top-secret tuned mysql configurations for rails

MySQL configuration is difficult, and a frequent source of mysterious performance problems.

target hardware

These configurations are for a typical small *nix server or VPS with 512MB or 1GB of RAM. The server is expected to act as the application server, httpd host, and DB server all at once, so MySQL needs to share. Connections are expected to occur on the local socket only. I am assuming you will run about 4 to 12 mongrels or fastcgi processes, and no memcached.

The files are also excellent for using on your development machine. Just divide the your RAM in half when choosing (to leave room for your heavyweight desktop apps).

which mysql version

Use MySQL version 5.0. Even 5.1 would be ok. Do not use 4.x.

Realize that the examples included with MySQL itself (my-medium.cnf, my-large.cnf, etc.) pretty much suck. Do not look to them for guidance. They might have made sense in 1998. It is no longer that year.

If you use Debian or Ubuntu, and installed MySQL via APT or deprec, you will get a strange Debian-specific table-checking configuration. Find the /etc/mysql/ folder and empty out the Debian scripts, turning them into no-ops:

sudo bash -c '> /etc/mysql/debian.cnf'
sudo bash -c 'echo \#\!/bin/bash > debian-start'

Now, onward.

choosing a storage engine

Deciding between MyISAM and InnoDB is a confusing and endless issue. Please read this exhilarating Choose Your Own Adventure novel, available at the special price of $0.00:

  • Are you confident in your MySQL abilities?
    • If no, use InnoDB.
    • If yes, keep reading.
  • Do you plan to keep good database backups?
    • If no, use InnoDB.
    • If yes, keep reading.
  • Do you have a typical content-based web app (a forum, for example—many SELECTs, some INSERTs, very few UPDATEs and DELETEs)?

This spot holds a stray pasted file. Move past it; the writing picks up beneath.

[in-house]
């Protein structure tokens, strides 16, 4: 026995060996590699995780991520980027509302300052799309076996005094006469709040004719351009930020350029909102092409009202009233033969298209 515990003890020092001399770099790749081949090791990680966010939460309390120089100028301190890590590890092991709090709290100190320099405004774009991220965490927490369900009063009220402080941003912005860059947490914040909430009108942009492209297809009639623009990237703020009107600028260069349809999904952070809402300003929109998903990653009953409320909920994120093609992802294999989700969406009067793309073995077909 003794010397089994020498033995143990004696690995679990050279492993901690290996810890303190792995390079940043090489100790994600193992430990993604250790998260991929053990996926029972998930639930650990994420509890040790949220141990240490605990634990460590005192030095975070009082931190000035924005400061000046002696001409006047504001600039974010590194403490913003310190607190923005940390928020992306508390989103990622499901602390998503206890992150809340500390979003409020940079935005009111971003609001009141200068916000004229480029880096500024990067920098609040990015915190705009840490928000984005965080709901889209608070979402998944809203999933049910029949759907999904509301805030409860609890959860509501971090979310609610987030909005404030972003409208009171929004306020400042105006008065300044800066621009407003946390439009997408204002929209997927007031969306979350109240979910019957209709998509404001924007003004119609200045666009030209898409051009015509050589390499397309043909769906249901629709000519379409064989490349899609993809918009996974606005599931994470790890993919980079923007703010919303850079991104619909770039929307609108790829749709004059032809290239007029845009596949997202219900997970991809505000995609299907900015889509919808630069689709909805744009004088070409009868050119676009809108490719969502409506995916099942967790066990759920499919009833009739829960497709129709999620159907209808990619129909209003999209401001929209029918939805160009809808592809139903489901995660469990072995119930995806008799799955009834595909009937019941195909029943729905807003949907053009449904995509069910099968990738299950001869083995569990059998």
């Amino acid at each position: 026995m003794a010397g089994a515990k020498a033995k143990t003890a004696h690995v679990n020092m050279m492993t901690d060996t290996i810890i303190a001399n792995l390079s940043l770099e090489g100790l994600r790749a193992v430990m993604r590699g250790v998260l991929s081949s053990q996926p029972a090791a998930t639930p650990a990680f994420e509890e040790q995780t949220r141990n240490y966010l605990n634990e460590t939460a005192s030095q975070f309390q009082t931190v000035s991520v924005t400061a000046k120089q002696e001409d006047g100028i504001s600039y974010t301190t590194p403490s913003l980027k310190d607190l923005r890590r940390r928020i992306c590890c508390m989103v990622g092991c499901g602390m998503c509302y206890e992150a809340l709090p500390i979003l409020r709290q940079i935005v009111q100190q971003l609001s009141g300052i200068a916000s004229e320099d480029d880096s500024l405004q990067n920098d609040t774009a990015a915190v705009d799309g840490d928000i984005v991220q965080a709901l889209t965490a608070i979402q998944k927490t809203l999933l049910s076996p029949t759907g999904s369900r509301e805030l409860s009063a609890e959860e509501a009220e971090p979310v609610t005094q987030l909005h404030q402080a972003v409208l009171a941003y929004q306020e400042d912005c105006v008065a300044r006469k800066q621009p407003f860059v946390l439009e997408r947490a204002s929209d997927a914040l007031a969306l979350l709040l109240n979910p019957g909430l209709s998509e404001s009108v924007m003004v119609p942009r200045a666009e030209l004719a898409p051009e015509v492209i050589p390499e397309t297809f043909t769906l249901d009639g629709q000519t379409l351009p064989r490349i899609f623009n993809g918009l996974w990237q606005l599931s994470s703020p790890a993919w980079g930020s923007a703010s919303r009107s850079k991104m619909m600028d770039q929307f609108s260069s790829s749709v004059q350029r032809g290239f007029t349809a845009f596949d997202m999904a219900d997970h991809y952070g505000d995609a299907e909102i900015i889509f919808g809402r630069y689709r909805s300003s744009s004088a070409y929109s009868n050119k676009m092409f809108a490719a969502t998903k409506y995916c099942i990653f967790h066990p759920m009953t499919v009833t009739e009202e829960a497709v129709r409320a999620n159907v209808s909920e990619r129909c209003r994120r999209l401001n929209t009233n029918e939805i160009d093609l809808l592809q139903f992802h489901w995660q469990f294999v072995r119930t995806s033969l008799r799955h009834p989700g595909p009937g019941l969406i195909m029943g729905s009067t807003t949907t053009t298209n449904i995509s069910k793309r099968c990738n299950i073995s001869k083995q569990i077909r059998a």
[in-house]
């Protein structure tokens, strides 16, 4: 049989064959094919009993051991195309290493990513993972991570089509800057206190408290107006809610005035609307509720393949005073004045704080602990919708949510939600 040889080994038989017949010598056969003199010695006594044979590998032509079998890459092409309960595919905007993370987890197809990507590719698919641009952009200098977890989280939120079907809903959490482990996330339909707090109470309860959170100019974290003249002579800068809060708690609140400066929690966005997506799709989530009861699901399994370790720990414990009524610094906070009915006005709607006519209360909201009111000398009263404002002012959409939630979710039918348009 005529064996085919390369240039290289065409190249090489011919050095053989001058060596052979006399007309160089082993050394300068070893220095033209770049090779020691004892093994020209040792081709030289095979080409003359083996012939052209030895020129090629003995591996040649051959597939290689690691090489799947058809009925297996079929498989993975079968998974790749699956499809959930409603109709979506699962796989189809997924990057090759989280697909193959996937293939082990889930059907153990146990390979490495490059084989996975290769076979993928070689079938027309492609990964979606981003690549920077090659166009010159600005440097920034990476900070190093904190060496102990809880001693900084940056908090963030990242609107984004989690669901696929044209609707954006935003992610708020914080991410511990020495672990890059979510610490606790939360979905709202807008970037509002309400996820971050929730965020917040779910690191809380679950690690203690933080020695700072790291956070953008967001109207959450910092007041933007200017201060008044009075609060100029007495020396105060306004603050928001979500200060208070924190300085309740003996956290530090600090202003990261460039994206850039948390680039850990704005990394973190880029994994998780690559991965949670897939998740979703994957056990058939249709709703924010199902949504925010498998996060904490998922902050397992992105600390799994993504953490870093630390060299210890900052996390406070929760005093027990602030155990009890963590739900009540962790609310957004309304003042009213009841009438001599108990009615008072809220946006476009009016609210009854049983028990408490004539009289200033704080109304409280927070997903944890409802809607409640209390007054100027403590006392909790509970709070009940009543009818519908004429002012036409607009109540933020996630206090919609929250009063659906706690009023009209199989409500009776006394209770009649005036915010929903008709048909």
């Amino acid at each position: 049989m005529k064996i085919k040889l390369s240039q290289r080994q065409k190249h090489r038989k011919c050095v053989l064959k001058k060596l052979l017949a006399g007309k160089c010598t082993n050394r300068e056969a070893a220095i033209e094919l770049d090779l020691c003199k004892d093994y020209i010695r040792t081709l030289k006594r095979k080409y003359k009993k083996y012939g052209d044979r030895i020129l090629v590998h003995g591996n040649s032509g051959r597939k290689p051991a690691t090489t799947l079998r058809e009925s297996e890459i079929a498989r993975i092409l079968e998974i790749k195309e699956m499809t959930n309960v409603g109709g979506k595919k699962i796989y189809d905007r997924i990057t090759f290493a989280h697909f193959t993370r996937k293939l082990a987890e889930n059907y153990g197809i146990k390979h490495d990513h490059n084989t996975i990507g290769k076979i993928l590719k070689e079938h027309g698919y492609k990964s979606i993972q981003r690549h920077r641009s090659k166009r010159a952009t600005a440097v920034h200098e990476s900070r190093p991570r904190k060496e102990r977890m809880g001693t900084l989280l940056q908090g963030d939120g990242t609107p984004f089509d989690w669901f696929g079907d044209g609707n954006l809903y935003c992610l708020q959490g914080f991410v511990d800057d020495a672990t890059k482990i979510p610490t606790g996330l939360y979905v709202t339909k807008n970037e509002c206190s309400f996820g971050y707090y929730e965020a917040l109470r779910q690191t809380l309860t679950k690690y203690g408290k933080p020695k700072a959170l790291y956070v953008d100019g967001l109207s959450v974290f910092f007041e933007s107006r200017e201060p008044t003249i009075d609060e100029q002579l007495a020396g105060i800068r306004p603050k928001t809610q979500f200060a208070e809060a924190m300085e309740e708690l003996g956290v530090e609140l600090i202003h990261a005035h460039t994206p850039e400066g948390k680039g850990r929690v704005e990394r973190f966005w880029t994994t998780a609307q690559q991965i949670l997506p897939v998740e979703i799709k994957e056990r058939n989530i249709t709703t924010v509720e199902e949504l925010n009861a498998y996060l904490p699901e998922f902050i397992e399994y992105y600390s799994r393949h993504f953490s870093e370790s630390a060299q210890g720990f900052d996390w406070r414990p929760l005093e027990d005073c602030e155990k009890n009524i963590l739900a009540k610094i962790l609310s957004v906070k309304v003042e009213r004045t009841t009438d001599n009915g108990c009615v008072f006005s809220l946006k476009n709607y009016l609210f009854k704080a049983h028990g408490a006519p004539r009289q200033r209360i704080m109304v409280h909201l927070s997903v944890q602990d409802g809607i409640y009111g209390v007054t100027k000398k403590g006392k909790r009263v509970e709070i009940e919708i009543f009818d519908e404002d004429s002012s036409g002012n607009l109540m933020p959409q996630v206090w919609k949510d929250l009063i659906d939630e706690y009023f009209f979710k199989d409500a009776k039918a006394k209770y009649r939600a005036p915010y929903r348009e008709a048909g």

• If no, use InnoDB.
    • If yes, keep reading.
  • Do you plan to verify referential integrity in only the application layer?
    • If no—if you need real foreign keys and transactions—use InnoDB.
    • If yes, keep reading.
  • Do you need the maximum possible database speed?
    • If no, use InnoDB.
    • If yes, use MyISAM.

The end.

Note that lots of very large sites such as eBay, LiveJournal, and Gamespot verify integrity purely at the application layer (for Ebay, a source, for the other two, just hearsay, albeit reliable hearsay).

Also note that the InnoDB configurations I provide are more complicated than the MyISAM configurations. This is because InnoDB does more things for you. However, it can be slower than MyISAM for the typical web application.

backing up your existing data

If you have any data in your DB already that you need to keep, dump it with mysqldump, because your new setup won’t be compatible. Example:

mysqldump -u root --complete-insert --all-databases --comments > full_dump.sql

You can later restore it with:

cat full_dump.sql | mysql -u root

Note that if you are moving from InnoDB to MyISAM, you can have max key length errors, because InnoDB stores UTF8 keys in a more compact way. You could avoid this by using Latin1 instead, or perhaps by messing around with your index and key definitions. It’s a pain.

available configurations

Choose one of the files below, based on the storage engine you want and the amount of physical memory in your server:

Backup your existing my.cnf (usually in /etc/ or /etc/mysql/), copy the new configuration over it, and restart MySQL. You will have to run mysql_install_db again. Now load your data back in.

The configuration files are copyright 2007 Cloudburst, LLC and are licensed under the Academic Free License 3.0.

topic for debate

Would a typical small server like this be faster if we removed resources from MySQL and the mongrels, but added a memcached instance? What if we couldn’t page-cache?


Many thanks to Dormando, formerly of LiveJournal, who taught me much of what I know. The rest comes from bitter experience and reading the MySQL 5.0 docs.


It’s bleak to have leaks.

third update

Please see here for up-to-date documentation.

second update